In deference to FumbleFingers's authority as a British citizen, I won't outright disagree (and I've given +1 for a great response). However, my Google-fu paints a somewhat different picture.
It was precisely due to the existence of various British dialects and rising literacy in the English Renaissance that language needed to be standardized. Up until Johnson's A Dictionary of the English Language in 1755 there had been no "front-runner". However, despite its flaws and critics, this work did become "The Dictionary" and it appears that most educated households would've had access to it. Over 100 years passed until it was succeeded by the Oxford English Dictionary. Like Webster's dictionary, there appears to be at least a "passive" prescriptivism in the OED (it is certainly often cited with reverence in ELU hehe).
I found the "double 'l' rule" in Richard Mulcaster's Elementarie published in 1582.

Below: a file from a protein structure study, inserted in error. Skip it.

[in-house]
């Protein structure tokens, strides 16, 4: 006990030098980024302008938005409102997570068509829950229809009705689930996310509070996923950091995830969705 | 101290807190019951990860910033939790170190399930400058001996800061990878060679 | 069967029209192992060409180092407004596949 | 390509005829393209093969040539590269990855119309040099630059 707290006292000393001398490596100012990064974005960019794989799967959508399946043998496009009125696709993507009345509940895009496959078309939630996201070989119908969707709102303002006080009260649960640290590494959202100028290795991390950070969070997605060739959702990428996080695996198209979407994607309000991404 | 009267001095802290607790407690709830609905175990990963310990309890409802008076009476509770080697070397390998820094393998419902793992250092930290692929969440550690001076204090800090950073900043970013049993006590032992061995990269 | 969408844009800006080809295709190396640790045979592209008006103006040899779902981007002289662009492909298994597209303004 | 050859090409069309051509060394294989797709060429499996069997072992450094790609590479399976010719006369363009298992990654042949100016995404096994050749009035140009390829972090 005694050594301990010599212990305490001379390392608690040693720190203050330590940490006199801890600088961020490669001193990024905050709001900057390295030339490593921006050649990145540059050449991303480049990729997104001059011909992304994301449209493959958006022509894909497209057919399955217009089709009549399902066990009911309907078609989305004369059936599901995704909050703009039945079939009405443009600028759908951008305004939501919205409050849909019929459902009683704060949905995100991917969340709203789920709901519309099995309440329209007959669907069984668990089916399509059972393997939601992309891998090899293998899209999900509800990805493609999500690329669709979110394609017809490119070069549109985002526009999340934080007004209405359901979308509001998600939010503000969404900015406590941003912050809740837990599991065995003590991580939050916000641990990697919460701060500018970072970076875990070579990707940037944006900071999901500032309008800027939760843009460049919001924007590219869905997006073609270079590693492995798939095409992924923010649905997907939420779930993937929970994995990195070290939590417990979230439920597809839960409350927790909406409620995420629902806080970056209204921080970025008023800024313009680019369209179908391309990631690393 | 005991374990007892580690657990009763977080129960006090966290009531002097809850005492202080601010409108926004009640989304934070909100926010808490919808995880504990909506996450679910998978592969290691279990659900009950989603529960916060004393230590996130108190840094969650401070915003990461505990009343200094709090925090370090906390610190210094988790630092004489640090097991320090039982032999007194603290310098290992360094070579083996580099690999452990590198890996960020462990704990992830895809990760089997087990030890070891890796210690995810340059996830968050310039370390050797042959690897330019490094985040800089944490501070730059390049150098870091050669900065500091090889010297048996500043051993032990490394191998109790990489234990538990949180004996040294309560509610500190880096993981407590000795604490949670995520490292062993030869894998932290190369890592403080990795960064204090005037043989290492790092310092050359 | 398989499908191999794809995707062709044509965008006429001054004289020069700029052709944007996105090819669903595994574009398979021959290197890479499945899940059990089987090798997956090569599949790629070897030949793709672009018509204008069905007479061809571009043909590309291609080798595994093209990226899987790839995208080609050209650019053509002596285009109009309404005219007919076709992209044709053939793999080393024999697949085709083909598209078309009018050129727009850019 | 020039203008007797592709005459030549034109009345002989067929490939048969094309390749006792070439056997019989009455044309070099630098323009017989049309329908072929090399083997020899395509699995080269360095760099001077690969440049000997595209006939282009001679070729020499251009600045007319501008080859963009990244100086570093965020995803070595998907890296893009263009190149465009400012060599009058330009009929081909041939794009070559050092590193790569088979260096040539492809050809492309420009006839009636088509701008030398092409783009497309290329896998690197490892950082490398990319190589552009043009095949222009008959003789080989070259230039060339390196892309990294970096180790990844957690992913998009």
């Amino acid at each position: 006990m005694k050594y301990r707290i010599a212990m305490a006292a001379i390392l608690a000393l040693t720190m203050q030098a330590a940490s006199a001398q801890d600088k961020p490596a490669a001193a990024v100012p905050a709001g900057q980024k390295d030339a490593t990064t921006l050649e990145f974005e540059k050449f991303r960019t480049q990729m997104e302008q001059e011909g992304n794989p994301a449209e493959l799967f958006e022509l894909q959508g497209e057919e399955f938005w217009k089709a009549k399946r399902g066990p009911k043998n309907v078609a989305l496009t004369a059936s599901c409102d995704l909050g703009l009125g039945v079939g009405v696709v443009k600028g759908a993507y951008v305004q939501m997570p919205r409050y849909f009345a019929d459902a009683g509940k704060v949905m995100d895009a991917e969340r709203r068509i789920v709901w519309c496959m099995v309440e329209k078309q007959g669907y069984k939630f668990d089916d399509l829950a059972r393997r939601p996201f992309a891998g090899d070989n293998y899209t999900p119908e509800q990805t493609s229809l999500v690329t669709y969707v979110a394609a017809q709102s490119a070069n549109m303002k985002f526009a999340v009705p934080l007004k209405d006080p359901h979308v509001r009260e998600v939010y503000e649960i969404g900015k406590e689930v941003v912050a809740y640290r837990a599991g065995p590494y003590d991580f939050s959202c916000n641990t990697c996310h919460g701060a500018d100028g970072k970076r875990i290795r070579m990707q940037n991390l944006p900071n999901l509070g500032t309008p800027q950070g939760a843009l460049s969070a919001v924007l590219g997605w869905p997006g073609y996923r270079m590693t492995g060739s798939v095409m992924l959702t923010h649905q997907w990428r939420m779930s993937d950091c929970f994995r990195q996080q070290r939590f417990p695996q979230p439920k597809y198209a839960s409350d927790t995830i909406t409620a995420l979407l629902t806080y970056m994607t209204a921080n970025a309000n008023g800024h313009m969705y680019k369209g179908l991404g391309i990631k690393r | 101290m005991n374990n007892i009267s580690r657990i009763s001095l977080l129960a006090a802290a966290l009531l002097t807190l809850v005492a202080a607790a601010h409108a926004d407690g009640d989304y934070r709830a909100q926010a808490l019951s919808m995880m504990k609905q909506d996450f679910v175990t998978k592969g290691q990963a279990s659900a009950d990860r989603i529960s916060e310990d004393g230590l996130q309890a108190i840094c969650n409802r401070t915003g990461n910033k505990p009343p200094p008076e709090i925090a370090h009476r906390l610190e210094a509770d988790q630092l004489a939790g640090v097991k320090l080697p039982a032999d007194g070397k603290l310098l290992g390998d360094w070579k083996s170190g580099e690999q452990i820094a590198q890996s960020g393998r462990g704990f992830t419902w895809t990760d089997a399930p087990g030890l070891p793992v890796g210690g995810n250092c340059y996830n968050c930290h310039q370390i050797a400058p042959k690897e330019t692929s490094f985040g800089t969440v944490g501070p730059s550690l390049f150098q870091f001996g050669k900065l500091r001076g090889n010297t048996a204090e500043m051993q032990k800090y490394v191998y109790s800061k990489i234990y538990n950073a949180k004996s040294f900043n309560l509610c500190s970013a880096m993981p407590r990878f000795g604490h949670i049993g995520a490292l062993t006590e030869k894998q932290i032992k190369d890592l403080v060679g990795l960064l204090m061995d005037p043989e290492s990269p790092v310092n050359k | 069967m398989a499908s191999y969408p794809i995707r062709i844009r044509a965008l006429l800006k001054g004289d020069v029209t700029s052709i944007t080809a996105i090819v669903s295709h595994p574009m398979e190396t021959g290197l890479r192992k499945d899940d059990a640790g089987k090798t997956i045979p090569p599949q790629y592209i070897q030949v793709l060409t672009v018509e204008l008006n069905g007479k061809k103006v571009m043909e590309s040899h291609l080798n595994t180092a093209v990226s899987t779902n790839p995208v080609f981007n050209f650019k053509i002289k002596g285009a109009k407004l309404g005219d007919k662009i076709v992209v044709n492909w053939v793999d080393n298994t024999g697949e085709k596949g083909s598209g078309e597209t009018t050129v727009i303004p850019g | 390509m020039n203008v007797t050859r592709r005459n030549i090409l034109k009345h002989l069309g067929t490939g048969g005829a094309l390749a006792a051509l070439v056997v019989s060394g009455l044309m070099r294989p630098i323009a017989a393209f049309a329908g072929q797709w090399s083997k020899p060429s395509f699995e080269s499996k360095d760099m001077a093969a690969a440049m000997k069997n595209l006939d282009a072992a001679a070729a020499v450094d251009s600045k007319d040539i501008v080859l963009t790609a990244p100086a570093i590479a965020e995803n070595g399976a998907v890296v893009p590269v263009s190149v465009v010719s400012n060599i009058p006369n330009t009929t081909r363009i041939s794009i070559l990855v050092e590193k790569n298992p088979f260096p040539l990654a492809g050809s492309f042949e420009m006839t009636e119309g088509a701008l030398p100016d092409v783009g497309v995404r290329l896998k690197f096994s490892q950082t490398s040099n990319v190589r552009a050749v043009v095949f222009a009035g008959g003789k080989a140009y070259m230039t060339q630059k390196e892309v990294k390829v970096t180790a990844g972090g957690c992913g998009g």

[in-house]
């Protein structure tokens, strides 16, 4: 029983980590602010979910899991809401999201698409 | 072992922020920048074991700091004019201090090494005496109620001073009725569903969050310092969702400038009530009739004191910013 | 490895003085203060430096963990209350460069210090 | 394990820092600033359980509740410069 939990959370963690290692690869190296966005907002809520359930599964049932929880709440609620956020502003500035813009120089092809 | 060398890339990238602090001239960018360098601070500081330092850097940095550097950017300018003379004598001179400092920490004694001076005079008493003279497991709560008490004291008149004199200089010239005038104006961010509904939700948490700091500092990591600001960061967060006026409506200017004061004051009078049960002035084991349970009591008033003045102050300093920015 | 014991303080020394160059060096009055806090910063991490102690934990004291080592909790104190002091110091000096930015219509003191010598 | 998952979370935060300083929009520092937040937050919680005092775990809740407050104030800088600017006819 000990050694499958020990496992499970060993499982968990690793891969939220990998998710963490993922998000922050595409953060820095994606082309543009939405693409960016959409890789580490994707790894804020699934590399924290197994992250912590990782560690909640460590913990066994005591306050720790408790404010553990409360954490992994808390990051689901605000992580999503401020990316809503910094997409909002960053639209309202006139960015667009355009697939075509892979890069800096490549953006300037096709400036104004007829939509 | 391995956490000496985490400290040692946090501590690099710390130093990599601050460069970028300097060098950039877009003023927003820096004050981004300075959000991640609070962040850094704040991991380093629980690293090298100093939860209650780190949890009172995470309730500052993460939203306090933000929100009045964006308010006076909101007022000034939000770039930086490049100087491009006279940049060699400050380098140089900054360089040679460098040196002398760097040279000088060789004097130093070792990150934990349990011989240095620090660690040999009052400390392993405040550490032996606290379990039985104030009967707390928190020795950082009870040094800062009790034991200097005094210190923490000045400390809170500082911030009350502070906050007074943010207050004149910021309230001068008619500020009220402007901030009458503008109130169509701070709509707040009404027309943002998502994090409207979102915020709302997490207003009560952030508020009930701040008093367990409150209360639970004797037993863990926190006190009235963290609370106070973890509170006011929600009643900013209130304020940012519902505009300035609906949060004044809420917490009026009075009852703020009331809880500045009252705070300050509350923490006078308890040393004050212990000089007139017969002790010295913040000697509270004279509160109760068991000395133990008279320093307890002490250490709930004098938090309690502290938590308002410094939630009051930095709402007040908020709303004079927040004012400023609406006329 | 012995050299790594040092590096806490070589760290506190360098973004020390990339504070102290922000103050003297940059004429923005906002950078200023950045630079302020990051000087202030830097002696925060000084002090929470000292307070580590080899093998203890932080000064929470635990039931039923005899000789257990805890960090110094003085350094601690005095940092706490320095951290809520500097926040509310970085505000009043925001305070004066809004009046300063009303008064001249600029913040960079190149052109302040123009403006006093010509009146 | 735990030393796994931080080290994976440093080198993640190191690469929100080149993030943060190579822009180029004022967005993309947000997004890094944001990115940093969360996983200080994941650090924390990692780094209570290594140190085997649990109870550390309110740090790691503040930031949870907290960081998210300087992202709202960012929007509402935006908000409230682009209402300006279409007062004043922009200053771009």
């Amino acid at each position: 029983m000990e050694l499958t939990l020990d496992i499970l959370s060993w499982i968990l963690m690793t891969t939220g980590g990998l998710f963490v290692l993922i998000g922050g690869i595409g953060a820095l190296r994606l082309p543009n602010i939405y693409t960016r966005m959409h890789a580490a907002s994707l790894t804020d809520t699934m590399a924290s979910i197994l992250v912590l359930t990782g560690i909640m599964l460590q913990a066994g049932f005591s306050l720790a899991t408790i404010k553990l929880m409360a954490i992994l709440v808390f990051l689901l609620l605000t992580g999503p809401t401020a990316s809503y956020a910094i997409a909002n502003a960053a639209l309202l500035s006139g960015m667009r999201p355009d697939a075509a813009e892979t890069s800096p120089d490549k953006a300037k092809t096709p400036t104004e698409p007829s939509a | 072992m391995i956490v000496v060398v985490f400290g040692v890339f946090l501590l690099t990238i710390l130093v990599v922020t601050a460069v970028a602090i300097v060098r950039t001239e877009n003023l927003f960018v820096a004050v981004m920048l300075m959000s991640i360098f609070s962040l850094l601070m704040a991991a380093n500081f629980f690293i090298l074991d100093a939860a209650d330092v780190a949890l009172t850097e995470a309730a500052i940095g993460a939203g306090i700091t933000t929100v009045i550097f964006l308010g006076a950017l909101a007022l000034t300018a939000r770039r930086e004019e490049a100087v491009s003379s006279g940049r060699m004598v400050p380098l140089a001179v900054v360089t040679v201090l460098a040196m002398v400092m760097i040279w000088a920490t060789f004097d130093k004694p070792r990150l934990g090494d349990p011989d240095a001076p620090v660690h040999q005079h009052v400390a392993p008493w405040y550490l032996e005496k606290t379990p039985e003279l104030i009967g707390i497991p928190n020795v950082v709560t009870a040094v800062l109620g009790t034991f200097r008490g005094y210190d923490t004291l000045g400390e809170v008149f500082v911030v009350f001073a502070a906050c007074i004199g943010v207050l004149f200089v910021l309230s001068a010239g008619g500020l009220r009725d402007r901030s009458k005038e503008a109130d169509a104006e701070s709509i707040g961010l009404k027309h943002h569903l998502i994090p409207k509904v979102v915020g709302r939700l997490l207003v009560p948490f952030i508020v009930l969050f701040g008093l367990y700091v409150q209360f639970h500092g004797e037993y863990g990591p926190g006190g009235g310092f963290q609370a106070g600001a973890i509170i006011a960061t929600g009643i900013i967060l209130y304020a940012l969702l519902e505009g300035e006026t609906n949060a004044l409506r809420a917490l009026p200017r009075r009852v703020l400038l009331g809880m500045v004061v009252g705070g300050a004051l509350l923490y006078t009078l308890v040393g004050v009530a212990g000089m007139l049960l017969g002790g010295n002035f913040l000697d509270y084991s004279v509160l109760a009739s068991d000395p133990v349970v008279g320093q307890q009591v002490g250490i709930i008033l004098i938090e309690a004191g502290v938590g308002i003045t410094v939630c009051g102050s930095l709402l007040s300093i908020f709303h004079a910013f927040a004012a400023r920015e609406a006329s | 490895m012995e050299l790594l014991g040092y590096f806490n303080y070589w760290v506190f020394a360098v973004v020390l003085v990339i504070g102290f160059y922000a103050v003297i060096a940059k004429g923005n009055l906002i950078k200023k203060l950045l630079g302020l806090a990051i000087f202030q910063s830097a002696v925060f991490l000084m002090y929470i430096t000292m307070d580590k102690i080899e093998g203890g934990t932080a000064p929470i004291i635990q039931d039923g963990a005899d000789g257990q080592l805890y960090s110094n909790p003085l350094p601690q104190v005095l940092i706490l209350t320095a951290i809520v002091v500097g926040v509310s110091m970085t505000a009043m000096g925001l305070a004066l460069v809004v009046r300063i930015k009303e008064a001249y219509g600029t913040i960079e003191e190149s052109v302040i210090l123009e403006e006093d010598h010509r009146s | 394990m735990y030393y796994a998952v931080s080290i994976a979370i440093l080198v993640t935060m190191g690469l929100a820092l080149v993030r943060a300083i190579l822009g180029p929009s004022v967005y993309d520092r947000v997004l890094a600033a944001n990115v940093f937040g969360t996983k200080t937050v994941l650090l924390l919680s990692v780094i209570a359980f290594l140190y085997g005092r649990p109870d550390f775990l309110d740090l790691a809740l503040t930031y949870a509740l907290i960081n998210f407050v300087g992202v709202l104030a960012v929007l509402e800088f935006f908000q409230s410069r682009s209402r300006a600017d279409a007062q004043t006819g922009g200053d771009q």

L, is still of one force in it self, as laudable, willing. Howbeit in respect of a, and o, going before it, and sounding like diphthongs it is dubled in the end of such words, as small, call, brall, boll, roll, troll. But when anie other consonant followeth l, the a and o sound still like diphthongs, and yet the l, is but single, as in falst, falt, malt, halt, cold, old, colt, dolt, rolf, bold, bolt. Hereupon, all, in composition before a naturall consonant, hath but a single l, as albeit, also, almost, otherwise a duble, as president of these two, all, and oll, maie not induce the dubling of all other terminations in l, as well, bell, shrill, still, full, scull, which dubling of the last ll, semeth most agreable both to reason and vse, where the vowells sound hard vpon the l, as it doth in these. But if the vowell sit not so hard, as in diphthongs, where the length of the vowells sound breaketh the force, that should light vpon the l, as in mail, fail, hail, recoil, foil, and such as, diuel, euil, riuel, why should the l, be dubled? It is the swiftnesse of the pen sure, which can hardlie staie vpon the single ending l, that causeth this dubling.
A Dictionary of the English Language favors spelling with a single 'l', for instance:
FI'NAL. adj. [final, French; finalis, Lat.] 1. Ultimate; last.
When exactly the spelling with two 'l's fell out of favor is still unclear to me, but I'll chalk it up to the evolution of language.